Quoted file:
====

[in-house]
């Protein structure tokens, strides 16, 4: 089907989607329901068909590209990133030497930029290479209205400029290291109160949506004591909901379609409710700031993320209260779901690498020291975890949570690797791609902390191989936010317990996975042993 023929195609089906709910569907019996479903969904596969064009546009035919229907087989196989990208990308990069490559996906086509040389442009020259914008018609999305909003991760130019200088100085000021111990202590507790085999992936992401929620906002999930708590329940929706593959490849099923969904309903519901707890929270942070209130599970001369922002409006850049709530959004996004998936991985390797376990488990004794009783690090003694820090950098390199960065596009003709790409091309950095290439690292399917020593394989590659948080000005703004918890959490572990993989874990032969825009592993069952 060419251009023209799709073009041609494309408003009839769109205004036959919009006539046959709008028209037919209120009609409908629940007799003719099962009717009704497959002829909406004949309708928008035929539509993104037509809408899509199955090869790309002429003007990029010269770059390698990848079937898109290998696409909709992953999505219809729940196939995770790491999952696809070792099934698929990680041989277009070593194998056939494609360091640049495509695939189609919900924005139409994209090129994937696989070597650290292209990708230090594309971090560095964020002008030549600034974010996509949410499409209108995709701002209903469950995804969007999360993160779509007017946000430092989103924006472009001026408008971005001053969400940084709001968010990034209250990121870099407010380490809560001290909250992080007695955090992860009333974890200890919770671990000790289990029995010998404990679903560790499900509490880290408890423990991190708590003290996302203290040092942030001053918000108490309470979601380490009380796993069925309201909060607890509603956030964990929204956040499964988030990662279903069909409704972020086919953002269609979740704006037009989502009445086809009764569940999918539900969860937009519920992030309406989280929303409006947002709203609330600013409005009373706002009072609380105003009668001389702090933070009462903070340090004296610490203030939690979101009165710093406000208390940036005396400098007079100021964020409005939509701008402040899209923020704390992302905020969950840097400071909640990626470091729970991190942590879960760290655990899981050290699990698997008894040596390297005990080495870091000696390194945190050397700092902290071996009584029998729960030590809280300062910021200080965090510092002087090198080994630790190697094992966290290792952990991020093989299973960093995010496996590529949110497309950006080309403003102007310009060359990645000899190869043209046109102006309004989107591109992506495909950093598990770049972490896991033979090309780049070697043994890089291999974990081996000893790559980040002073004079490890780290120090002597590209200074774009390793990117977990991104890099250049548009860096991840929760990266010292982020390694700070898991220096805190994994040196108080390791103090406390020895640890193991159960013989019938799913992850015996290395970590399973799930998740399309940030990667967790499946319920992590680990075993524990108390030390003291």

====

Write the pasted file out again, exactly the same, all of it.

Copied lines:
[in-house]
């Protein structure tokens, strides 16, 4: 089907989607329901068909590209990133030497930029290479209205400029290291109160949506004591909901379609409710700031993320209260779901690498020291975890949570690797791609902390191989936010317990996975042993 023929195609089906709910569907019996479903969904596969064009546009035919229907087989196989990208990308990069490559996906086509040389442009020259914008018609999305909003991760130019200088100085000021111990202590507790085999992936992401929620906002999930708590329940929706593959490849099923969904309903519901707890929270942070209130599970001369922002409006850049709530959004996004998936991985390797376990488990004794009783690090003694820090950098390199960065596009003709790409091309950095290439690292399917020593394989590659948080000005703004918890959490572990993989874990032969825009592993069952 060419251009023209799709073009041609494309408003009839769109205004036959919009006539046959709008028209037919209120009609409908629940007799003719099962009717009704497959002829909406004949309708928008035929539509993104037509809408899509199955090869790309002429003007990029010269770059390698990848079937898109290998696409909709992953999505219809729940196939995770790491999952696809070792099934698929990680041989277009070593194998056939494609360091640049495509695939189609919900924005139409994209090129994937696989070597650290292209990708230090594309971090560095964020002008030549600034974010996509949410499409209108995709701002209903469950995804969007999360993160779509007017946000430092989103924006472009001026408008971005001053969400940084709001968010990034209250990121870099407010380490809560001290909250992080007695955090992860009333974890200890919770671990000790289990029995010998404990679903560790499900509490880290408890423990991190708590003290996302203290040092942030001053918000108490309470979601380490009380796993069925309201909060607890509603956030964990929204956040499964988030990662279903069909409704972020086919953002269609979740704006037009989502009445086809009764569940999918539900969860937009519920992030309406989280929303409006947002709203609330600013409005009373706002009072609380105003009668001389702090933070009462903070340090004296610490203030939690979101009165710093406000208390940036005396400098007079100021964020409005939509701008402040899209923020704390992302905020969950840097400071909640990626470091729970991190942590879960760290655990899981050290699990698997008894040596390297005990080495870091000696390194945190050397700092902290071996009584029998729960030590809280300062910021200080965090510092002087090198080994630790190697094992966290290792952990991020093989299973960093995010496996590529949110497309950006080309403003102007310009060359990645000899190869043209046109102006309004989107591109992506495909950093598990770049972490896991033979090309780049070697043994890089291999974990081996000893790559980040002073004079490890780290120090002597590209200074774009390793990117977990991104890099250049548009860096991840929760990266010292982020390694700070898991220096805190994994040196108080390791103090406390020895640890193991159960013989019938799913992850015996290395970590399973799930998740399309940030990667967790499946319920992590680990075993524990108390030390003291």